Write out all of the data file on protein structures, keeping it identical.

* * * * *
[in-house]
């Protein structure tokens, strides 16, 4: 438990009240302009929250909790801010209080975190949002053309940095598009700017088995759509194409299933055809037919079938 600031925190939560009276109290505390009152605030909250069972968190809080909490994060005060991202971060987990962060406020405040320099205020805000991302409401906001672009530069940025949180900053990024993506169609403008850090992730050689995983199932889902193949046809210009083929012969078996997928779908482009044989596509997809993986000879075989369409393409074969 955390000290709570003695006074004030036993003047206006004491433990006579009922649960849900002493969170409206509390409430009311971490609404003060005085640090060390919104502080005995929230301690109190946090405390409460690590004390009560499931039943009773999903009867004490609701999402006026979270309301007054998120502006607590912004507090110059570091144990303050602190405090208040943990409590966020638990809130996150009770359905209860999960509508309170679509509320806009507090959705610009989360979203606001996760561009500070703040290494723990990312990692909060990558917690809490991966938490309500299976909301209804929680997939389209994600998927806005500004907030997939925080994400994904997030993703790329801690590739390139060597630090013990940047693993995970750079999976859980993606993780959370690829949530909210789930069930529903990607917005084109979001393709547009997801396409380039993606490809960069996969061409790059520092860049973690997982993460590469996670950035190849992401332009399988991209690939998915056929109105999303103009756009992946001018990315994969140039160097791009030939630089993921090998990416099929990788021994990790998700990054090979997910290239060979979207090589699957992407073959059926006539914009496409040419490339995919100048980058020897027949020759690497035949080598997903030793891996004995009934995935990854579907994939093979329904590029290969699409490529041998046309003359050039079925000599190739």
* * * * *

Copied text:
[in-house]
């Protein structure tokens, strides 16, 4: 438990009240302009929250909790801010209080975190949002053309940095598009700017088995759509194409299933055809037919079938 600031925190939560009276109290505390009152605030909250069972968190809080909490994060005060991202971060987990962060406020405040320099205020805000991302409401906001672009530069940025949180900053990024993506169609403008850090992730050689995983199932889902193949046809210009083929012969078996997928779908482009044989596509997809993986000879075989369409393409074969 955390000290709570003695006074004030036993003047206006004491433990006579009922649960849900002493969170409206509390409430009311971490609404003060005085640090060390919104502080005995929230301690109190946090405390409460690590004390009560499931039943009773999903009867004490609701999402006026979270309301007054998120502006607590912004507090110059570091144990303050602190405090208040943990409590966020638990809130996150009770359905209860999960509508309170679509509320806009507090959705610009989360979203606001996760561009500070703040290494723990990312990692909060990558917690809490991966938490309500299976909301209804929680997939389209994600998927806005500004907030997939925080994400994904997030993703790329801690590739390139060597630090013990940047693993995970750079999976859980993606993780959370690829949530909210789930069930529903990607917005084109979001393709547009997801396409380039993606490809960069996969061409790059520092860049973690997982993460590469996670950035190849992401332009399988991209690939998915056929109105999303103009756009992946001018990315994969140039160097791009030939630089993921090998990416099929990788021994990790998700990054090979997910290239060979979207090589699957992407073959059926006539914009496409040419490339995919100048980058020897027949020759690497035949080598997903030793891996004995009934995935990854579907994939093979329904590029290969699409490529041998046309003359050039079925000599190739």